I walked all around the grounds of the missions, of course, and found a section of the El Camino Real that appeared to me just exactly as it might have a couple hundred years ago, minus the traffic of padres, soldiers, and indians.
From San Francisco.............................175 south on Hiway 101. Take the exit marked Jolon Road (G14). There is also a historical sign announcing this exit.
Once on Jolon Road, travel 18 miles. Take a right on Mission Creek Road. You will travel through the Fort Hunter Liggett military base entrance gate. Please continue 5 miles. The Mission is on your left with a well-marked sign. See map.
Of all Spanish California missions, San Antonio de Padua is the most faithfully restored. This is what a mission really looked like. Artifacts of the missionaries and their neophyte's are on display.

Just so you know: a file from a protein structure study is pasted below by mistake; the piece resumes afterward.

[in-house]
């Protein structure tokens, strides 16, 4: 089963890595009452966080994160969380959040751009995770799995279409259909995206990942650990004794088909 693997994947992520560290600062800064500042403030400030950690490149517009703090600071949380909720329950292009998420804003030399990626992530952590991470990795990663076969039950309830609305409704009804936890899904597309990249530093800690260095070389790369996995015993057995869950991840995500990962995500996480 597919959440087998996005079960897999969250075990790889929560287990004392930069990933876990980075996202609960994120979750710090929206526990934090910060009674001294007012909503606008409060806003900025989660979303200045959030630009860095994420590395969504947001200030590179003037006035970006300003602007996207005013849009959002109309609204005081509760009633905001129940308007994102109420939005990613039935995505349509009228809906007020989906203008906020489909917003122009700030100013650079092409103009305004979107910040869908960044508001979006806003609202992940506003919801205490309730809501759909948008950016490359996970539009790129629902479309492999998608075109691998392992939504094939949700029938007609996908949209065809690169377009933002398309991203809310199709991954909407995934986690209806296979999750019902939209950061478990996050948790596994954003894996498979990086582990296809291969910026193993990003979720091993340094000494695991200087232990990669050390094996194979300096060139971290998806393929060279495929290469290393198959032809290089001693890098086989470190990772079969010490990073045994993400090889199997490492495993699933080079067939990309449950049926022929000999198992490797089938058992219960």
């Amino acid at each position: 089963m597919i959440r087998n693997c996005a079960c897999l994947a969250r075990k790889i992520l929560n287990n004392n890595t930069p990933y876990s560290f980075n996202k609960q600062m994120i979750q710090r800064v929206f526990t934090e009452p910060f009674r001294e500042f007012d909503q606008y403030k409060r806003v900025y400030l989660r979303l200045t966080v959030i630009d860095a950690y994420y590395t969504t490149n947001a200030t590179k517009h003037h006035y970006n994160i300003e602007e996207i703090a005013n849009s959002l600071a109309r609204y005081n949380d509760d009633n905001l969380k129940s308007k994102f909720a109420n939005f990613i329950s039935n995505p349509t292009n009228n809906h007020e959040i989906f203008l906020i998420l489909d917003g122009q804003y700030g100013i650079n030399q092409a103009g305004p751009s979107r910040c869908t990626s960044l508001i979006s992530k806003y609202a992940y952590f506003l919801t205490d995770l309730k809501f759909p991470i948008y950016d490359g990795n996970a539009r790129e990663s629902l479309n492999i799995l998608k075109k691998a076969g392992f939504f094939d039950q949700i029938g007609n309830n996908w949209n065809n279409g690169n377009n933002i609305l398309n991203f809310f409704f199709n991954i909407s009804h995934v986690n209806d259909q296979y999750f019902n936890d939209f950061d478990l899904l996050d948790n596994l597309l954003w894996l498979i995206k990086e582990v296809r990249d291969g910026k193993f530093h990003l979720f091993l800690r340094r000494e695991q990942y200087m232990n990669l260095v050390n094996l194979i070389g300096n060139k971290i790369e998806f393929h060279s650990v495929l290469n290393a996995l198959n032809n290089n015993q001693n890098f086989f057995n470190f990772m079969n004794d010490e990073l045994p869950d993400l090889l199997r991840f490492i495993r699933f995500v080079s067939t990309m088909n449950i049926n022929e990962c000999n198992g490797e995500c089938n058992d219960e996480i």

Frescoes of their daily life, and the painstaking restoration of the mission's workings make it a valuable and educational museum.
All that's really different here from the old days is the Indians ...
The mission is in the Diocese of Monterey
Mass schedule is:
Daily in side Chapel 7:30 am with the Franciscans
Holy Days 7:30 am and 7:00 pm
Saturday (Sunday Vigil) at Lake San Antonio Visitor Center, S.Shore
Winter hours: 4:00 pm.........
Summer hours: 7:00 pm
Sundays in Mission Church 10:00 am
I love the old way of building with the adobe bricks, with the irregular lines. The light and shadow here is really striking, I think.
One of the things that is a surprise is to come across a peacock wandering around the overgrown courtyard of the mission.